In order to create your own three-tier packaged offerings, you’ll have to know your niche. This is because the offerings need to be three alternatives that a customer chooses between rather than being totally unrelated offerings that someone could conceivably purchase all of.
Not sure what your business should focus on or not convinced that niching down is a smart strategy? Read Find Your Sweet Spot to be a Successful Entrepreneur, 3 Benefits to Being a Specialist Instead of a Generalist, and What a Niche Looks Like for Service Businesses.
Know your ideal client
The other thing you’ll need to create compelling packages is a solid understanding of the needs of your ideal client.
Your packages should solve for their biggest pain points, so if you don’t know what their pain points are, crafting your packages is going to be difficult.
If you’re not sure who your ideal client is, download this free step-by-step guide to figure yours out.
Creating your own bronze - silver - gold pricing strategy
Once you know your niche and your ideal client, there are a couple of ways to figure out how to package your offerings.
One way to figure out what your offerings should be is to think about three different levels of needs your ideal client might have. Each package should solve those varying levels of needs.
The other way is to start with your middle package - the one that will be purchased most often. Pia Silva, author of Badass Your Brand, calls this your Bullseye Product (yes, she is talking about a service offering).
She suggests you craft your middle package first based on the scope of project you want to do most often, which should hopefully line up with what will be most appealing to the majority of your ideal clients.
Once you’ve formed your bullseye product, you can remove some of the less necessary items to develop a lower-priced budget option. Conversely, you can add in all the bells-and-whistles to create a more expensive VIP option. This is illustrated below:
What if you don’t have typical projects?
I’ve heard all the excuses for why people want to continue billing hourly, but the most common one is that they think the scope of projects is so vastly different from case to case that they can’t offer just a few packages.
If you’re just getting started, this could mean that you’re still in the experimentation phase and you don’t yet know enough to create standard packages.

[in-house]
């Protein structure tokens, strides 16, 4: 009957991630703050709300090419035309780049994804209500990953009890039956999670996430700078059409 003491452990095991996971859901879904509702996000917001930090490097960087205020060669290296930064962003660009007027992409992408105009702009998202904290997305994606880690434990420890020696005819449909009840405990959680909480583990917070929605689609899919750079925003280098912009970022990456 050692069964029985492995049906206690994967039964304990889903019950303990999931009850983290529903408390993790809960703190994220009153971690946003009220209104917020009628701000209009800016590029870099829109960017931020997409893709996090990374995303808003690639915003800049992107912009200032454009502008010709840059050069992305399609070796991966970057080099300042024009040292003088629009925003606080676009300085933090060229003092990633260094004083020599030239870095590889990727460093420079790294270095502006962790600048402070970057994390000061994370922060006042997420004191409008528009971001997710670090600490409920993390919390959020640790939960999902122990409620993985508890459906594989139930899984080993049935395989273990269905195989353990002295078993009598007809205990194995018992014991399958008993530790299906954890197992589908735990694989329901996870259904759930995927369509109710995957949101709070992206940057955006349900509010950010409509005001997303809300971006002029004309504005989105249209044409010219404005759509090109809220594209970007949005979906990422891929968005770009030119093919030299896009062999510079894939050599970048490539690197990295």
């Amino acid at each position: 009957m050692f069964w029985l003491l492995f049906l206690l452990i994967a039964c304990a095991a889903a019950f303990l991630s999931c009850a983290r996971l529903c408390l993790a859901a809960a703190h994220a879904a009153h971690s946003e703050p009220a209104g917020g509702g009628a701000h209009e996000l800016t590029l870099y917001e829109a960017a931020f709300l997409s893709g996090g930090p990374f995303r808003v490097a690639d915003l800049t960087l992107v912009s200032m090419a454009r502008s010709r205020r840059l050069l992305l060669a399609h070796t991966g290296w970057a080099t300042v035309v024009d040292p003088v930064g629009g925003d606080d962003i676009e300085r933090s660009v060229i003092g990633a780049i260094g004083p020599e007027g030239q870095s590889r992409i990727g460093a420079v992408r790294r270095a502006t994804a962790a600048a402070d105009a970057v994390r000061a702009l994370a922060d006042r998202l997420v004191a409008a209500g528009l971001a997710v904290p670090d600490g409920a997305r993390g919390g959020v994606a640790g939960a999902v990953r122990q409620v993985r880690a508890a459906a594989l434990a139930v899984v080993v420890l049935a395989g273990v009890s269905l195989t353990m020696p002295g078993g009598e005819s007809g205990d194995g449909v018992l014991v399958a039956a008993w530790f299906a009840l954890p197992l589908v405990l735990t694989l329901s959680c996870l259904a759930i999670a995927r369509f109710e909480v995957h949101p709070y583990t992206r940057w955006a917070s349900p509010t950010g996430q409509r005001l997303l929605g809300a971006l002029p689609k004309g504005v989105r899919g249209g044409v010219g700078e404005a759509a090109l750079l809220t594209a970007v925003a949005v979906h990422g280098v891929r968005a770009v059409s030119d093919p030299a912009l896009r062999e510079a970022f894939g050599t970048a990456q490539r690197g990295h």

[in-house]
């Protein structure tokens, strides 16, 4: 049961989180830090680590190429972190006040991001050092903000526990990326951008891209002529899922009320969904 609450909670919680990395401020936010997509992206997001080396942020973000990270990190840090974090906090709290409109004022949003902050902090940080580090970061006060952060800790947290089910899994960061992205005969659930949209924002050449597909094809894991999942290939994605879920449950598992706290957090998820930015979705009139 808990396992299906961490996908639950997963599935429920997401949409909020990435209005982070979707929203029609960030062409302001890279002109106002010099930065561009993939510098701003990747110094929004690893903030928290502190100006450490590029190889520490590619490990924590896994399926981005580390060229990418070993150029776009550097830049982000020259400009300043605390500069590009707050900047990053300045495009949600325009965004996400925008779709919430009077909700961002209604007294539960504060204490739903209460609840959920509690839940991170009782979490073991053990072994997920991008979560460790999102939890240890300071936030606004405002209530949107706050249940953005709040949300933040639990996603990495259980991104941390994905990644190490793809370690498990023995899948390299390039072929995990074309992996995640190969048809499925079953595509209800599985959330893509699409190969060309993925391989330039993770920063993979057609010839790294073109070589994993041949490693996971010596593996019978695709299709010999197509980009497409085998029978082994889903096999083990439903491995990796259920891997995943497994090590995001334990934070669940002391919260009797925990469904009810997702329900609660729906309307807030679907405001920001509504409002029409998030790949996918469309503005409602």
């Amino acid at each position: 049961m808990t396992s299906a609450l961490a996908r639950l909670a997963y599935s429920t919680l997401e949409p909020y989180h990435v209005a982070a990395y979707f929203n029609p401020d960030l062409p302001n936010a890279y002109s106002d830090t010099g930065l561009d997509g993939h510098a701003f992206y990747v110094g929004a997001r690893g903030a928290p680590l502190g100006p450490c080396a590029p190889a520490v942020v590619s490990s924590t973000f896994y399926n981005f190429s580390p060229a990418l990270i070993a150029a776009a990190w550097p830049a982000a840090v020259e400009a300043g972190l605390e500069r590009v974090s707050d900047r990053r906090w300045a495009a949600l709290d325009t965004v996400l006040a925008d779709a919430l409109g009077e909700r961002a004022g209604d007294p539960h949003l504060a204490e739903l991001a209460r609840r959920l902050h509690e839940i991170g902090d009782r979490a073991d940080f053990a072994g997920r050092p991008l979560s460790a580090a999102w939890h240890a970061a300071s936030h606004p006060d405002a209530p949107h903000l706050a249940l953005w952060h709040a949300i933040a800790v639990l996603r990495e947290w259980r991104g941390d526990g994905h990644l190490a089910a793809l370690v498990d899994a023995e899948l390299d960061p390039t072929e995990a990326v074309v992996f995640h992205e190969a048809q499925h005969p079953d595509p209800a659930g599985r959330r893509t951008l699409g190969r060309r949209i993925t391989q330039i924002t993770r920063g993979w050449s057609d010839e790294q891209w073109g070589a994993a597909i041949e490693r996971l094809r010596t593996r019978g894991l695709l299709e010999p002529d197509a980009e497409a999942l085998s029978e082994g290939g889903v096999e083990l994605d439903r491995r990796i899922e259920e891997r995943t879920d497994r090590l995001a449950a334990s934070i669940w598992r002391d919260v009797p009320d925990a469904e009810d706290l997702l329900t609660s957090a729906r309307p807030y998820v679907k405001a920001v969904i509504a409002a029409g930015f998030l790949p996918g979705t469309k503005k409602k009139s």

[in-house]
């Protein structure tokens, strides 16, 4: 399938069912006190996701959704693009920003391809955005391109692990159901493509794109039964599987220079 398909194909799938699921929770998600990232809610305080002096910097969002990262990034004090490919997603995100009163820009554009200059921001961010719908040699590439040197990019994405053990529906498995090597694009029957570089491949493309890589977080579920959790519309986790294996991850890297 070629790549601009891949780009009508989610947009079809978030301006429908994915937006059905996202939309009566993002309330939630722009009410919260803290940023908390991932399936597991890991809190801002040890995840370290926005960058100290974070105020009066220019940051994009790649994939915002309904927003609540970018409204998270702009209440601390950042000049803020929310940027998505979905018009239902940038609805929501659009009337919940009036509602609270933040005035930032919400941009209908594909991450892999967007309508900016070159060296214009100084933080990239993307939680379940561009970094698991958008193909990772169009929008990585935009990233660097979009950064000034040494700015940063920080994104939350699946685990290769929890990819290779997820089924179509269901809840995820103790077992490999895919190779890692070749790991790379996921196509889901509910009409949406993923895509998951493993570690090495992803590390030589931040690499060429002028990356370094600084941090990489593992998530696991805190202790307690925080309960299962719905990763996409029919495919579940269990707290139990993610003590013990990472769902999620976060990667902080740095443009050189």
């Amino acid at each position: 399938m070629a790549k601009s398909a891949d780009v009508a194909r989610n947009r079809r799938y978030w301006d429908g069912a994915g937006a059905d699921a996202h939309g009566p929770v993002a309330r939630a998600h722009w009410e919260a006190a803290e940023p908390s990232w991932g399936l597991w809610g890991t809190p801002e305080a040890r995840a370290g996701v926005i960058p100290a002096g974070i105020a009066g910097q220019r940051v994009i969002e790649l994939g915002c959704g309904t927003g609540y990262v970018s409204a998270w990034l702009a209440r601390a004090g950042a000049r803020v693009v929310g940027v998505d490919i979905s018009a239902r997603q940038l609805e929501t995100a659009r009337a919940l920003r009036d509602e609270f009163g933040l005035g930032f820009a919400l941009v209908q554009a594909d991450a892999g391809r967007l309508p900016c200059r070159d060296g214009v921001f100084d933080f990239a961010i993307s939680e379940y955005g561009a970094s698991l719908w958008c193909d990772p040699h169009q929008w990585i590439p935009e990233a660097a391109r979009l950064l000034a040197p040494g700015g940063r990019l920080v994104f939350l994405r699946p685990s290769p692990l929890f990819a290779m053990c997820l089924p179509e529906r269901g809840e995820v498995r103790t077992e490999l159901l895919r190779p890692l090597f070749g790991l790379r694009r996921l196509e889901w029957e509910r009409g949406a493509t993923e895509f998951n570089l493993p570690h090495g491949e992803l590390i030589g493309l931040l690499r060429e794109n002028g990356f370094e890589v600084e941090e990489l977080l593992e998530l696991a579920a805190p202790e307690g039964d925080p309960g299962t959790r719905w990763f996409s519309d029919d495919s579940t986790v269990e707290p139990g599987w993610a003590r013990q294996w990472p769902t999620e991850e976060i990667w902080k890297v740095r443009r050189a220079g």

However, if you have a decent amount of experience, you should still be able to package your services. Here are a few ideas for how to package your services if you feel each project is so different it feels impossible:
Pick the most likely scenarios and make those into packaged offerings. This at least gives your potential clients an idea of what value is possible at what price and get a better feel for what they might need. You can make a footnote to be contacted for package customization, but I will challenge you here to first consider option two below.
If you really get super clear on who you want to be working with and on what kind of projects, I bet you can narrow it down to three types of project scopes. This doesn’t mean that other scenarios don’t exist, it just means that those are the types of projects you really want to take on as an expert. Don’t worry, you can adjust these over time, but it’s good to pick a place to start and try it out.
Include a specific scope for a specific offering and let people know that this package can be purchased multiple times to get additional scope. For example, if you do website SEO audits, your package could include an audit of 5 website pages for $100. If they have 10 website pages they can purchase two of these for $200. This option is really only needed if your time spent changes drastically based on the scope you’ve set AND so does the value they get. If either one of these isn’t drastically different, instead approach it like option four below.
Charge a price that you’d be happy to do the work for no matter the scope, yet provides enough value for the price no matter what situation your potential clients are in. Let’s revisit the website SEO example. Your potential client is paying for value and the value they’ll get is a website that is better for SEO. All they care about is this benefit, not how many web pages they have or how long it takes you, so unless you tell them they should pay more or less depending on their website setup, they probably won’t even think about it, so charge a flat rate that makes sense for the majority of your ideal clients.
So stop with the proposals and tracking of billable hours. There is so much upfront work and conversation that goes into getting hired this way that a lot of times, frankly, just doesn’t pay off. Instead, think about who your ideal client is and what their needs are and figure out how this overlaps with the aspects of your work you enjoy doing the most.
IN A NUTSHELL: Pricing strategy for increased profitability
Develop a low, medium, and high-priced offering with increasing scope to match the increasing price to solve your ideal client’s most common needs (like the graphic below illustrates).
Watch as your revenues increase from offering a more compelling solution.
Revel in increased profitability over time as you get more and more efficient with your process and can reuse things you need to invest in to do your work (or get economies of scale from purchasing higher volume).
Don’t know your ideal client?
As I mentioned earlier, knowing your ideal client and understanding their needs is paramount to creating profitable and compelling packages for your services. If you’re not sure who your ideal client is, download this free step-by-step guide to figure yours out.
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I’m Stacy, an entrepreneur, strategist, and adventurer dedicated to helping you build a kick-ass business out of your skills & passions. Why? Because I think you should love your life and that’s kind of hard to do if you don’t love your work.